Touchscreen tablets and phones are popular in almost every respect but one – the smears that fingers leave on the screen.
Fingers produce oils and other substances that can smear screens
Every owner of a gadget piloted via a touchscreen has spent time rubbing it with a tissue, a cloth or a sleeve gripped round the heel of the hand to banish those unsightly marks.
It's not that human fingers are filthy. Those smears come about thanks to a mix of physiology and good grooming habits, said Steve Block, an electronics industry scientist at Dow Corning, which makes coatings that get applied to touchable screens.
"There's a whole range of things that can contaminate those surfaces," he said. "There are natural oils on the fingers as well as the lotions people put their hands. Then there's cosmetics and the times when you hold your telephone up to your ear and it's sweaty."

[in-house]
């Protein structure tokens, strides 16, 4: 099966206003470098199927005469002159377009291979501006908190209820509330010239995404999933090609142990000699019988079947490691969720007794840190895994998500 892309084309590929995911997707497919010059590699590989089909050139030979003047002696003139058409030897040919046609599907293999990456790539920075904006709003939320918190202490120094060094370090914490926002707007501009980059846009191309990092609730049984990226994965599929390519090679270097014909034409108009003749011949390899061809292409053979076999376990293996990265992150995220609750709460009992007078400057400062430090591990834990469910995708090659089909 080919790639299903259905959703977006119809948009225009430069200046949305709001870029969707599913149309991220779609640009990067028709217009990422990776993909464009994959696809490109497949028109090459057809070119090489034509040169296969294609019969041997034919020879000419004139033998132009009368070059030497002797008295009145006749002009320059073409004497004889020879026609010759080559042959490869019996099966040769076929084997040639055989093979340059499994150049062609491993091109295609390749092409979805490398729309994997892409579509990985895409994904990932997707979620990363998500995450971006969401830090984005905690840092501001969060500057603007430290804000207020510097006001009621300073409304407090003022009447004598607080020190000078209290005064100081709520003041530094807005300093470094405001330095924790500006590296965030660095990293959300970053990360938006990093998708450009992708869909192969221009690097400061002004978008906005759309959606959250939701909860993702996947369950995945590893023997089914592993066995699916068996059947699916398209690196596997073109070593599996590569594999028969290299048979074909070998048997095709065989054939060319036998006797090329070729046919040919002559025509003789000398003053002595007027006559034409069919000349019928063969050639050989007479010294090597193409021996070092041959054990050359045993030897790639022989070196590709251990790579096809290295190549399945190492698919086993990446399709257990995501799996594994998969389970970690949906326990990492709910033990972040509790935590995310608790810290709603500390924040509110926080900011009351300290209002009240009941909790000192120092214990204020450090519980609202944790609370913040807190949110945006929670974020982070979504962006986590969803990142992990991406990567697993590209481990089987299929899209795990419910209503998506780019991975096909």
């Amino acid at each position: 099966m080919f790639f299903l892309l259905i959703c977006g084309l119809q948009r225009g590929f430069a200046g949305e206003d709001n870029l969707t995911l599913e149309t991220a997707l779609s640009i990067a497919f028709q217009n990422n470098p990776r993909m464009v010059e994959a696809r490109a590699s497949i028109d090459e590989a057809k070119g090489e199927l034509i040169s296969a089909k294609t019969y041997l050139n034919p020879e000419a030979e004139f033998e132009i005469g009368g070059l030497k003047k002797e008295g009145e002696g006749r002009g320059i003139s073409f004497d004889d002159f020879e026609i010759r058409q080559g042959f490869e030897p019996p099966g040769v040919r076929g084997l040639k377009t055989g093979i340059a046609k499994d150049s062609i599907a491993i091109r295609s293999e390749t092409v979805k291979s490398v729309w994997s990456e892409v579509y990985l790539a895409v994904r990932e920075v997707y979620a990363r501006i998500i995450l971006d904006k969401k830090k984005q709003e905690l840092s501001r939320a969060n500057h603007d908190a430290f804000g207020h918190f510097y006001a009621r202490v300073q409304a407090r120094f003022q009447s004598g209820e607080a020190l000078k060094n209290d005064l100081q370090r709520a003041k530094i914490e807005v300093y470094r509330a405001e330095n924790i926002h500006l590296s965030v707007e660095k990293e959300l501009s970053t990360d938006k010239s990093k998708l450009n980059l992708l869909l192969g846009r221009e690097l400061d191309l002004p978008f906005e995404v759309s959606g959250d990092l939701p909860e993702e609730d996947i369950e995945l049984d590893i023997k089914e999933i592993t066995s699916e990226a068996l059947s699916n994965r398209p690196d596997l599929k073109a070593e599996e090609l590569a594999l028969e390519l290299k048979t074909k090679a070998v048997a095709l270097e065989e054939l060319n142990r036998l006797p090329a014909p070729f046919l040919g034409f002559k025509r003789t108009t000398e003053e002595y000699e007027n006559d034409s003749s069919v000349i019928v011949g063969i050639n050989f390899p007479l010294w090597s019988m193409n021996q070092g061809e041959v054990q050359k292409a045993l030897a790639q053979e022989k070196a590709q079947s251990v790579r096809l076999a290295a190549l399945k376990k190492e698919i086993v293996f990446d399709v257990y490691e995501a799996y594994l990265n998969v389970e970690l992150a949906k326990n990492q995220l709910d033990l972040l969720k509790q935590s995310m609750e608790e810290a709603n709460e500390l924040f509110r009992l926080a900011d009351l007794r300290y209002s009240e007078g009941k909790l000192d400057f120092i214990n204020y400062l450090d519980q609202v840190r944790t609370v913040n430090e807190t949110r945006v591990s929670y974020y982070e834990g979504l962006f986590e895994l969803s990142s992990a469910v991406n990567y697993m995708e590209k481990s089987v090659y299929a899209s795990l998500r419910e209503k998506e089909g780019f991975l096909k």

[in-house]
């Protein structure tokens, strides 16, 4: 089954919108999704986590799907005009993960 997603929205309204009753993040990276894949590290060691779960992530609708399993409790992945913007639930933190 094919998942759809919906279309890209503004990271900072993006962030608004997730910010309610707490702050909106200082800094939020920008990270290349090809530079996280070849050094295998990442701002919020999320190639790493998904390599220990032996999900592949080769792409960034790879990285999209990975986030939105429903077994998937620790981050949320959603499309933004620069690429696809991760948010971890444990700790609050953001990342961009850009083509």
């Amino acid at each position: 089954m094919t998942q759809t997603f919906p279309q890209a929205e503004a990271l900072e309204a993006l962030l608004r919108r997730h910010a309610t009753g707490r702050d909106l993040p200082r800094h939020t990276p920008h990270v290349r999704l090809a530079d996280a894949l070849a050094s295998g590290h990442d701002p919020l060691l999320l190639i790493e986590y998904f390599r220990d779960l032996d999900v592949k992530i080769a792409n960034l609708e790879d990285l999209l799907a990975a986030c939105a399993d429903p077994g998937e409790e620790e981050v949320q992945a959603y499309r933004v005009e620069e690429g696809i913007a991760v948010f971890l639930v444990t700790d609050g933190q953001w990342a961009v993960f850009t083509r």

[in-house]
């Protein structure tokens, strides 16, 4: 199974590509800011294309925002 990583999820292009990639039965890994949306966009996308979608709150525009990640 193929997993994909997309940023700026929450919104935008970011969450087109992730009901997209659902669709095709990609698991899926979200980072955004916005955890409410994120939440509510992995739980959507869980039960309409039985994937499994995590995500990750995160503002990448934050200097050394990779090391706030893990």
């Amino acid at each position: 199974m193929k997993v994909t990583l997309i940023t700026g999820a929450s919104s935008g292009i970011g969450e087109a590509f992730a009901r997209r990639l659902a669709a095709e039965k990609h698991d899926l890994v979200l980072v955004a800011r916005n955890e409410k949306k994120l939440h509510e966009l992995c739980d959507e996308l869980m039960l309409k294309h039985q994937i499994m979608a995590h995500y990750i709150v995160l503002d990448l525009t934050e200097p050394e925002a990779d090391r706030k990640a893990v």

Small wonder then that the sight of those smears is unsettling.
Thankfully, there is no reason to fret, as those smears are safe if your touchscreen gadget is kept just for you, said Prof Charles Gerba, a microbiologist at the University of Arizona.
"Touchscreens are a source of a wide range of microbes, but not much of an issue if you do not share it among other people – since, if you are the only one using it, it's only your germs," he told the BBC.
Sadly, that is not the case when those touchscreens are put to more promiscuous use, such as in a supermarket at the self-checkout, by patients in a doctor's waiting room or in a family that passes the gadget around.
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